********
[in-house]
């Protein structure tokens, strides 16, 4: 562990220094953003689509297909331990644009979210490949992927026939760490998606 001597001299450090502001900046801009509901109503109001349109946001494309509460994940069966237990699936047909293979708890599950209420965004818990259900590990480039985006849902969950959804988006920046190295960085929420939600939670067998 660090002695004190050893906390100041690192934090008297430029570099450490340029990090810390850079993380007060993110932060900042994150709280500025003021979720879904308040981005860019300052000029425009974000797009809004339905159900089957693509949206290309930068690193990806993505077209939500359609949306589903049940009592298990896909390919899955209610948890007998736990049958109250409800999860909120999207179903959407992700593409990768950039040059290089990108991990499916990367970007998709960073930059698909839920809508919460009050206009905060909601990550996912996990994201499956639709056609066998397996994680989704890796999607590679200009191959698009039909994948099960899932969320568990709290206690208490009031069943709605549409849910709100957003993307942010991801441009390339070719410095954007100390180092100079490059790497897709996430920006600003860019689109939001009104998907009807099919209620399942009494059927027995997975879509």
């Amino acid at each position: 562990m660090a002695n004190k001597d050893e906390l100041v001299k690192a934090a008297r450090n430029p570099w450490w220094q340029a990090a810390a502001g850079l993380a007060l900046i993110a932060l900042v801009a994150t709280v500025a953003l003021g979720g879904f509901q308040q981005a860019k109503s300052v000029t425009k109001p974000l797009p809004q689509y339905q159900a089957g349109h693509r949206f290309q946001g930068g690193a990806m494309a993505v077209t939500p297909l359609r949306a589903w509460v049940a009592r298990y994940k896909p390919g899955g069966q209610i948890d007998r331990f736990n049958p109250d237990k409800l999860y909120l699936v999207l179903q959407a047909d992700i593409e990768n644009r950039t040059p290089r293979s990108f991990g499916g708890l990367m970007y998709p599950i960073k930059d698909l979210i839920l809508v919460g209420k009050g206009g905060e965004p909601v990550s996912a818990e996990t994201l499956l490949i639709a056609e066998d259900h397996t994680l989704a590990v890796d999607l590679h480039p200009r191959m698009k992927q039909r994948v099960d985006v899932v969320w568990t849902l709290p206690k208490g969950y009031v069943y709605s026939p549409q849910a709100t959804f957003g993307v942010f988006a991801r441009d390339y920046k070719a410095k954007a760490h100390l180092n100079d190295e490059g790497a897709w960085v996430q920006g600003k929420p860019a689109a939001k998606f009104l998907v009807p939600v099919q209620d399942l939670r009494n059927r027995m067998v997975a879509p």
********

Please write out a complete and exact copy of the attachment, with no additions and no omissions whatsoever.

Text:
[in-house]
């Protein structure tokens, strides 16, 4: 562990220094953003689509297909331990644009979210490949992927026939760490998606 001597001299450090502001900046801009509901109503109001349109946001494309509460994940069966237990699936047909293979708890599950209420965004818990259900590990480039985006849902969950959804988006920046190295960085929420939600939670067998 660090002695004190050893906390100041690192934090008297430029570099450490340029990090810390850079993380007060993110932060900042994150709280500025003021979720879904308040981005860019300052000029425009974000797009809004339905159900089957693509949206290309930068690193990806993505077209939500359609949306589903049940009592298990896909390919899955209610948890007998736990049958109250409800999860909120999207179903959407992700593409990768950039040059290089990108991990499916990367970007998709960073930059698909839920809508919460009050206009905060909601990550996912996990994201499956639709056609066998397996994680989704890796999607590679200009191959698009039909994948099960899932969320568990709290206690208490009031069943709605549409849910709100957003993307942010991801441009390339070719410095954007100390180092100079490059790497897709996430920006600003860019689109939001009104998907009807099919209620399942009494059927027995997975879509």
């Amino acid at each position: 562990m660090a002695n004190k001597d050893e906390l100041v001299k690192a934090a008297r450090n430029p570099w450490w220094q340029a990090a810390a502001g850079l993380a007060l900046i993110a932060l900042v801009a994150t709280v500025a953003l003021g979720g879904f509901q308040q981005a860019k109503s300052v000029t425009k109001p974000l797009p809004q689509y339905q159900a089957g349109h693509r949206f290309q946001g930068g690193a990806m494309a993505v077209t939500p297909l359609r949306a589903w509460v049940a009592r298990y994940k896909p390919g899955g069966q209610i948890d007998r331990f736990n049958p109250d237990k409800l999860y909120l699936v999207l179903q959407a047909d992700i593409e990768n644009r950039t040059p290089r293979s990108f991990g499916g708890l990367m970007y998709p599950i960073k930059d698909l979210i839920l809508v919460g209420k009050g206009g905060e965004p909601v990550s996912a818990e996990t994201l499956l490949i639709a056609e066998d259900h397996t994680l989704a590990v890796d999607l590679h480039p200009r191959m698009k992927q039909r994948v099960d985006v899932v969320w568990t849902l709290p206690k208490g969950y009031v069943y709605s026939p549409q849910a709100t959804f957003g993307v942010f988006a991801r441009d390339y920046k070719a410095k954007a760490h100390l180092n100079d190295e490059g790497a897709w960085v996430q920006g600003k929420p860019a689109a939001k998606f009104l998907v009807p939600v099919q209620d399942l939670r009494n059927r027995m067998v997975a879509p």